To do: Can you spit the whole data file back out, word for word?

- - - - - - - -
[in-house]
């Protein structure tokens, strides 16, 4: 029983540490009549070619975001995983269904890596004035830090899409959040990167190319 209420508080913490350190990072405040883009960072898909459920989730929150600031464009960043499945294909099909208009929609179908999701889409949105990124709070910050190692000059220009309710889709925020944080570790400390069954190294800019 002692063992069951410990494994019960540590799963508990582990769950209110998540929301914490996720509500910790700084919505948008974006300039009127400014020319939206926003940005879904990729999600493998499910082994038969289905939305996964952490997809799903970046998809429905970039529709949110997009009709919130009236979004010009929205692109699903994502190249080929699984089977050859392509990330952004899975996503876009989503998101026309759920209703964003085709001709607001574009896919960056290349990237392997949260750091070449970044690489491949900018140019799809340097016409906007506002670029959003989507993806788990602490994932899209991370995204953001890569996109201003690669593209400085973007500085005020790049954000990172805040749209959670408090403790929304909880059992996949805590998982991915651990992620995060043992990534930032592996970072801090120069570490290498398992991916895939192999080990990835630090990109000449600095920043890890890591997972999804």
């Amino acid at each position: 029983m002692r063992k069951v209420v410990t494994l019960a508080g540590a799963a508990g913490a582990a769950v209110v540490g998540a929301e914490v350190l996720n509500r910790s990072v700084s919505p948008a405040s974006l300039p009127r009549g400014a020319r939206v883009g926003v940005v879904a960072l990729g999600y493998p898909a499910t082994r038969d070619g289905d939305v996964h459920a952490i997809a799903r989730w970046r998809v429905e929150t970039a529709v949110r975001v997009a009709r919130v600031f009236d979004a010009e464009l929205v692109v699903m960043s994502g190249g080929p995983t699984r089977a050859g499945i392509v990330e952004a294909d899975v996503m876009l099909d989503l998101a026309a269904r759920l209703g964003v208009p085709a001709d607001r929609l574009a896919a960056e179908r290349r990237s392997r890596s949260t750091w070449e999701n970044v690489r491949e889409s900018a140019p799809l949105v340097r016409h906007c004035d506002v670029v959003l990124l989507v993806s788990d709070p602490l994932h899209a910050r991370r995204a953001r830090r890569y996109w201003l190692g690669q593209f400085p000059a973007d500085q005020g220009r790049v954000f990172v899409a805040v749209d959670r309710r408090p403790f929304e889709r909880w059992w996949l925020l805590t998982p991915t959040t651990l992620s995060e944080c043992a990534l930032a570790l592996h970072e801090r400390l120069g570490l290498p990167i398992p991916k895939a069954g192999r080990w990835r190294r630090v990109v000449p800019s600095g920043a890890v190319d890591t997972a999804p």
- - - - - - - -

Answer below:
[in-house]
């Protein structure tokens, strides 16, 4: 029983540490009549070619975001995983269904890596004035830090899409959040990167190319 209420508080913490350190990072405040883009960072898909459920989730929150600031464009960043499945294909099909208009929609179908999701889409949105990124709070910050190692000059220009309710889709925020944080570790400390069954190294800019 002692063992069951410990494994019960540590799963508990582990769950209110998540929301914490996720509500910790700084919505948008974006300039009127400014020319939206926003940005879904990729999600493998499910082994038969289905939305996964952490997809799903970046998809429905970039529709949110997009009709919130009236979004010009929205692109699903994502190249080929699984089977050859392509990330952004899975996503876009989503998101026309759920209703964003085709001709607001574009896919960056290349990237392997949260750091070449970044690489491949900018140019799809340097016409906007506002670029959003989507993806788990602490994932899209991370995204953001890569996109201003690669593209400085973007500085005020790049954000990172805040749209959670408090403790929304909880059992996949805590998982991915651990992620995060043992990534930032592996970072801090120069570490290498398992991916895939192999080990990835630090990109000449600095920043890890890591997972999804």
């Amino acid at each position: 029983m002692r063992k069951v209420v410990t494994l019960a508080g540590a799963a508990g913490a582990a769950v209110v540490g998540a929301e914490v350190l996720n509500r910790s990072v700084s919505p948008a405040s974006l300039p009127r009549g400014a020319r939206v883009g926003v940005v879904a960072l990729g999600y493998p898909a499910t082994r038969d070619g289905d939305v996964h459920a952490i997809a799903r989730w970046r998809v429905e929150t970039a529709v949110r975001v997009a009709r919130v600031f009236d979004a010009e464009l929205v692109v699903m960043s994502g190249g080929p995983t699984r089977a050859g499945i392509v990330e952004a294909d899975v996503m876009l099909d989503l998101a026309a269904r759920l209703g964003v208009p085709a001709d607001r929609l574009a896919a960056e179908r290349r990237s392997r890596s949260t750091w070449e999701n970044v690489r491949e889409s900018a140019p799809l949105v340097r016409h906007c004035d506002v670029v959003l990124l989507v993806s788990d709070p602490l994932h899209a910050r991370r995204a953001r830090r890569y996109w201003l190692g690669q593209f400085p000059a973007d500085q005020g220009r790049v954000f990172v899409a805040v749209d959670r309710r408090p403790f929304e889709r909880w059992w996949l925020l805590t998982p991915t959040t651990l992620s995060e944080c043992a990534l930032a570790l592996h970072e801090r400390l120069g570490l290498p990167i398992p991916k895939a069954g192999r080990w990835r190294r630090v990109v000449p800019s600095g920043a890890v190319d890591t997972a999804p």